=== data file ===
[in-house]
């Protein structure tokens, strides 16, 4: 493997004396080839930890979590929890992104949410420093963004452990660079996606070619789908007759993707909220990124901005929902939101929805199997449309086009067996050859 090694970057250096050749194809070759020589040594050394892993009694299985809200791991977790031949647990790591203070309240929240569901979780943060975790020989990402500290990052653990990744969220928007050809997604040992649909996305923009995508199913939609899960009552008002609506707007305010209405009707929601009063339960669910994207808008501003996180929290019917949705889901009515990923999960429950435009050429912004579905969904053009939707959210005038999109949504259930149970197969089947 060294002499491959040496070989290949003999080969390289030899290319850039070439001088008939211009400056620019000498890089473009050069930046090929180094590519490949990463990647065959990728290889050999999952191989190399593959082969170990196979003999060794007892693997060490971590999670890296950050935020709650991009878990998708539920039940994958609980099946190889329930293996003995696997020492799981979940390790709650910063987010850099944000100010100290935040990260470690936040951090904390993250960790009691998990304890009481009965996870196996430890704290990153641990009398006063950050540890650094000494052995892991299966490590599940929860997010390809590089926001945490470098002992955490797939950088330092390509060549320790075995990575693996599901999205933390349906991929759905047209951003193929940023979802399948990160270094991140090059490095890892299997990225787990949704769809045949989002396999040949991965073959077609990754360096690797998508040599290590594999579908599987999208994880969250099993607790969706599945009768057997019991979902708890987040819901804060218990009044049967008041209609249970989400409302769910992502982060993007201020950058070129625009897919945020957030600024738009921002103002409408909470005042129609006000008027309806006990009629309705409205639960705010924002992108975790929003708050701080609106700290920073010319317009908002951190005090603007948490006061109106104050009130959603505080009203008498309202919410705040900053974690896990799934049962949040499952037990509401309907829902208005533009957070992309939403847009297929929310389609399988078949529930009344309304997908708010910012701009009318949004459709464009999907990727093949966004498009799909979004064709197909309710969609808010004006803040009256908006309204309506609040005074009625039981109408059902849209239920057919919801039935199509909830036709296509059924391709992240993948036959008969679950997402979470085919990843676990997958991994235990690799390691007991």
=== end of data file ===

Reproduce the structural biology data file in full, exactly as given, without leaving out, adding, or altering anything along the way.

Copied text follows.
[in-house]
């Protein structure tokens, strides 16, 4: 493997004396080839930890979590929890992104949410420093963004452990660079996606070619789908007759993707909220990124901005929902939101929805199997449309086009067996050859 090694970057250096050749194809070759020589040594050394892993009694299985809200791991977790031949647990790591203070309240929240569901979780943060975790020989990402500290990052653990990744969220928007050809997604040992649909996305923009995508199913939609899960009552008002609506707007305010209405009707929601009063339960669910994207808008501003996180929290019917949705889901009515990923999960429950435009050429912004579905969904053009939707959210005038999109949504259930149970197969089947 060294002499491959040496070989290949003999080969390289030899290319850039070439001088008939211009400056620019000498890089473009050069930046090929180094590519490949990463990647065959990728290889050999999952191989190399593959082969170990196979003999060794007892693997060490971590999670890296950050935020709650991009878990998708539920039940994958609980099946190889329930293996003995696997020492799981979940390790709650910063987010850099944000100010100290935040990260470690936040951090904390993250960790009691998990304890009481009965996870196996430890704290990153641990009398006063950050540890650094000494052995892991299966490590599940929860997010390809590089926001945490470098002992955490797939950088330092390509060549320790075995990575693996599901999205933390349906991929759905047209951003193929940023979802399948990160270094991140090059490095890892299997990225787990949704769809045949989002396999040949991965073959077609990754360096690797998508040599290590594999579908599987999208994880969250099993607790969706599945009768057997019991979902708890987040819901804060218990009044049967008041209609249970989400409302769910992502982060993007201020950058070129625009897919945020957030600024738009921002103002409408909470005042129609006000008027309806006990009629309705409205639960705010924002992108975790929003708050701080609106700290920073010319317009908002951190005090603007948490006061109106104050009130959603505080009203008498309202919410705040900053974690896990799934049962949040499952037990509401309907829902208005533009957070992309939403847009297929929310389609399988078949529930009344309304997908708010910012701009009318949004459709464009999907990727093949966004498009799909979004064709197909309710969609808010004006803040009256908006309204309506609040005074009625039981109408059902849209239920057919919801039935199509909830036709296509059924391709992240993948036959008969679950997402979470085919990843676990997958991994235990690799390691007991």